“One wonders why we didn’t catch on to this sooner,” Dr. Crevey said. “As you know, people who take certain kinds of diuretics often have loss of potassium, and many, many Americans are on diuretics and are taking potassium supplements. This is extremely common. But at the same time, the diuretics cause a loss of magnesium, and this works in several ways. It turns out that almost anything that causes the loss of potassium will tend to promote magnesium loss. It also turns out that diuretics will cause the loss of magnesium independent of potassium, so the two of these work together to lead to a substantial magnesium loss. And for years we’ve had patients where we’ve had great difficulty maintaining their potassium, and then when we did maintain the potassium they would still have lots of trouble with arrhythmias, rapid irregular heartbeat. Now that the role of magnesium is becoming more clear, we find that when we supplement many of these patients who have advanced heart disease-patients who are on powerful diuretics, who have a tendency to lose potassium-their arrhythmias have become much easier to control. Some of the responses here have been positively dramatic.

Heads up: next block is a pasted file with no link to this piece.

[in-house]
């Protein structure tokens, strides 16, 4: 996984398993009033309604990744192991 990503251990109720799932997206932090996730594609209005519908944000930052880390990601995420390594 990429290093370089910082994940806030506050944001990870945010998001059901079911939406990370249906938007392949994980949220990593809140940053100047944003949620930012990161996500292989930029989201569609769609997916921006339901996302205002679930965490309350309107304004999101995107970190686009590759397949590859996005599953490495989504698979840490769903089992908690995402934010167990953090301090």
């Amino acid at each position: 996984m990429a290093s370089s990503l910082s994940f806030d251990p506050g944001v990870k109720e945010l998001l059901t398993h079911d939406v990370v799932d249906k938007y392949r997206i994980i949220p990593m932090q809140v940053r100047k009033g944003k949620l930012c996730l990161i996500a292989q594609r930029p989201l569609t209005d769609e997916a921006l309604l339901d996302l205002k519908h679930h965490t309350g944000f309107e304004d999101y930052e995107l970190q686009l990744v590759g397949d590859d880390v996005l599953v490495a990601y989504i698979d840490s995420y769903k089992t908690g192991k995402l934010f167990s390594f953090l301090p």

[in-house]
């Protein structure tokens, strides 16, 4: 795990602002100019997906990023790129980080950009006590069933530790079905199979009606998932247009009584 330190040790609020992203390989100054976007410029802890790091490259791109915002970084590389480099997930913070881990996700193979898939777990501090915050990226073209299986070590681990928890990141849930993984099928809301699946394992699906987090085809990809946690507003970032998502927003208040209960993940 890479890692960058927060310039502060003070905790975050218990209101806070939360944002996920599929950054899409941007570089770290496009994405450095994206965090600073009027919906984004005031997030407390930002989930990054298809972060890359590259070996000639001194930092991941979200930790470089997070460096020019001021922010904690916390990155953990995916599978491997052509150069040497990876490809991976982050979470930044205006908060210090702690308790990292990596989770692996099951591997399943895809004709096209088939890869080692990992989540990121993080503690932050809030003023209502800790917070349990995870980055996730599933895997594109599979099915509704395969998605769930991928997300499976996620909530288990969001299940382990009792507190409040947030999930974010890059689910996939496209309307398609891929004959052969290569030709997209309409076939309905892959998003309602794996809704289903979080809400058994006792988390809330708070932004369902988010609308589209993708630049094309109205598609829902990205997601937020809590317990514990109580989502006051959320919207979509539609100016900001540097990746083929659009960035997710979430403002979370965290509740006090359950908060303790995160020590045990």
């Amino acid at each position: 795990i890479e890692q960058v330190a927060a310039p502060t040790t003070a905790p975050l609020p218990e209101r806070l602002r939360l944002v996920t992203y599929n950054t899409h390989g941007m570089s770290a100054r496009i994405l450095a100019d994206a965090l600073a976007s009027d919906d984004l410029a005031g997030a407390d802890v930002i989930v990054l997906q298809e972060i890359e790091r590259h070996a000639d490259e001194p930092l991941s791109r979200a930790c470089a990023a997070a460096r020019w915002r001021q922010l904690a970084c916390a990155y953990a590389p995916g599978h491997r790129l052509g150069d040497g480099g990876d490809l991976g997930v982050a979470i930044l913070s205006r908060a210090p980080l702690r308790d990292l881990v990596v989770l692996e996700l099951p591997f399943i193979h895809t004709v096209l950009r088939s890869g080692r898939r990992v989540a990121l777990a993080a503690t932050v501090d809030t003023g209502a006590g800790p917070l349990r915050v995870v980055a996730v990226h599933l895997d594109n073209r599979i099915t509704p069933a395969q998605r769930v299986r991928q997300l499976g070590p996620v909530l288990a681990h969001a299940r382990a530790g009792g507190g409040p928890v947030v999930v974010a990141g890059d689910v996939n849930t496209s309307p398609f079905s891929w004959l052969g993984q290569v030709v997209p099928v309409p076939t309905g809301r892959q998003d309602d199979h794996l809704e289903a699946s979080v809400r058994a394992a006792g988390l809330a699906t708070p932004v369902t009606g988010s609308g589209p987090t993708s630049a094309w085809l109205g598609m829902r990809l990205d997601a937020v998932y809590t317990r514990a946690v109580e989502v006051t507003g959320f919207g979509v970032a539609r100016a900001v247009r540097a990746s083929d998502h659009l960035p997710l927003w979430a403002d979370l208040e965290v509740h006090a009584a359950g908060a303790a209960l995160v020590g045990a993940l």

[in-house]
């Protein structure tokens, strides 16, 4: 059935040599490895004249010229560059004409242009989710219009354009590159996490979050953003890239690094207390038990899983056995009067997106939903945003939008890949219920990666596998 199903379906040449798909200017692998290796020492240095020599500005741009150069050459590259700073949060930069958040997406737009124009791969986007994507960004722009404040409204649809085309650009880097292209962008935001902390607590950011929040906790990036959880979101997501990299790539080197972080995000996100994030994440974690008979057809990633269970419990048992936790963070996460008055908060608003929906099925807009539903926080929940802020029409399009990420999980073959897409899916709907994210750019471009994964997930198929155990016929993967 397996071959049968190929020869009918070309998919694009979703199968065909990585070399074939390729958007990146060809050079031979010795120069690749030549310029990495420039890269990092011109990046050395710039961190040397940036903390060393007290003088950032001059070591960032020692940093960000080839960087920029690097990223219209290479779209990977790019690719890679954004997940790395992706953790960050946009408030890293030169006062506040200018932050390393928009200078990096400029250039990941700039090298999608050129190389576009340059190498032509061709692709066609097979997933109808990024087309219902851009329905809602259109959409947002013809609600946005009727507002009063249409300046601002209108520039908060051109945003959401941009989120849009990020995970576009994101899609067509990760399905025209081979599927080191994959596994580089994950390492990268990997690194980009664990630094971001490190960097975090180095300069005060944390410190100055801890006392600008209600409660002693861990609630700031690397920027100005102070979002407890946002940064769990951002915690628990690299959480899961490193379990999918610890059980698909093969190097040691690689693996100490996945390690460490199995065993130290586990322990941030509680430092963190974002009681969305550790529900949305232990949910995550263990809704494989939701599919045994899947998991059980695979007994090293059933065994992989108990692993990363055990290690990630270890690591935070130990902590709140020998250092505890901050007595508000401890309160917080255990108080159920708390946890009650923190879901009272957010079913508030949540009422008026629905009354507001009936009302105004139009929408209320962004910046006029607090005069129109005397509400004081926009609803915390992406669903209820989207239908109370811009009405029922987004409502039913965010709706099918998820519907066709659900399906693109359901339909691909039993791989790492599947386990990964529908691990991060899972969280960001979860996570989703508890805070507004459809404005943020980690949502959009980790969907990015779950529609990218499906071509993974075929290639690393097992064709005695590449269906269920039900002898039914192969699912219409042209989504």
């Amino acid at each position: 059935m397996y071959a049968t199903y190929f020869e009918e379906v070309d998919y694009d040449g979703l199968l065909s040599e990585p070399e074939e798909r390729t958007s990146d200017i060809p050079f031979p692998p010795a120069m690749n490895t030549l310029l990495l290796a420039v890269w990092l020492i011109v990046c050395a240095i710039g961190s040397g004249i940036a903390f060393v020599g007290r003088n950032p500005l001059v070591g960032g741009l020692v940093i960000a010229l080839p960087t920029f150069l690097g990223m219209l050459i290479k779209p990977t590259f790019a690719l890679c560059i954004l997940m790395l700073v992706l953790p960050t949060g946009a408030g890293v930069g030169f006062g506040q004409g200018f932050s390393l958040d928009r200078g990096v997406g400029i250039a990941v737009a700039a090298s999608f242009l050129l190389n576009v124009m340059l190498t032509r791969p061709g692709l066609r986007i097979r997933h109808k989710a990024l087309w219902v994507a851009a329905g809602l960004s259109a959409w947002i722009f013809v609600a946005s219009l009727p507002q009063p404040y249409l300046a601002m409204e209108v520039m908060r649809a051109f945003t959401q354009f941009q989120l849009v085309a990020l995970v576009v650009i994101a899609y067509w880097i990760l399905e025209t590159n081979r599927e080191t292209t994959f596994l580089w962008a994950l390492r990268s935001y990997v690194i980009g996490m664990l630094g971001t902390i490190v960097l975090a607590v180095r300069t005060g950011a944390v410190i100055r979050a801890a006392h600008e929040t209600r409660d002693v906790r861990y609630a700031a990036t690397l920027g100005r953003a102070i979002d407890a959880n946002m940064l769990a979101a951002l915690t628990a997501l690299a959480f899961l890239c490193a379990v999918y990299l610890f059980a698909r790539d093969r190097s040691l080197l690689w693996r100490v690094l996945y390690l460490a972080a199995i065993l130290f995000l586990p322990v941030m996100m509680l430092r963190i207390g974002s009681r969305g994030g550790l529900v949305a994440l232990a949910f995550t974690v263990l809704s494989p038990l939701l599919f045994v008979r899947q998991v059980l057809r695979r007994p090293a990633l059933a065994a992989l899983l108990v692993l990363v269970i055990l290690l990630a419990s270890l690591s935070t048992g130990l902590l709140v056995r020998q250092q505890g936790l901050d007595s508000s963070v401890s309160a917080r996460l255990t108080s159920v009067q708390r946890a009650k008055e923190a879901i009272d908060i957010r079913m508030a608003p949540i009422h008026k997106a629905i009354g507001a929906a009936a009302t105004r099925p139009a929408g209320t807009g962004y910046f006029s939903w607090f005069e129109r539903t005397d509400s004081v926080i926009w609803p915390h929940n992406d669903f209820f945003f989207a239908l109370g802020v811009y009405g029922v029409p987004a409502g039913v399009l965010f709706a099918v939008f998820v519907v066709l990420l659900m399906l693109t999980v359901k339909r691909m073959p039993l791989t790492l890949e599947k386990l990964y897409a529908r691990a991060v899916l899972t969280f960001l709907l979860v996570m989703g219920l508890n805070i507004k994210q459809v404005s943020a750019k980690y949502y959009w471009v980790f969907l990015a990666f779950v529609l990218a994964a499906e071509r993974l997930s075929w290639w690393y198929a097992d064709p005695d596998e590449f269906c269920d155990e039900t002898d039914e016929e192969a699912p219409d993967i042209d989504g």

“This [interest] began years ago when we would use magnesium intravenously, in the hospital setting for someone who was having recurrent, very, very serious arrhythmias that many times were intractable, and within half an hour of giving magnesium everything would just quiet down. Now we begin to see the same thing, although drawn out over a longer period of time, when magnesium is given orally, and in many of these cases the serum magnesium is normal, both before and after we give it, so we have to assume that what we’re doing is raising the magnesium levels in the cells themselves. in fact, in many cases we don’t even bother to check the magnesium anymore; it’s just become a standard supplemental addition to someone taking diuretics.”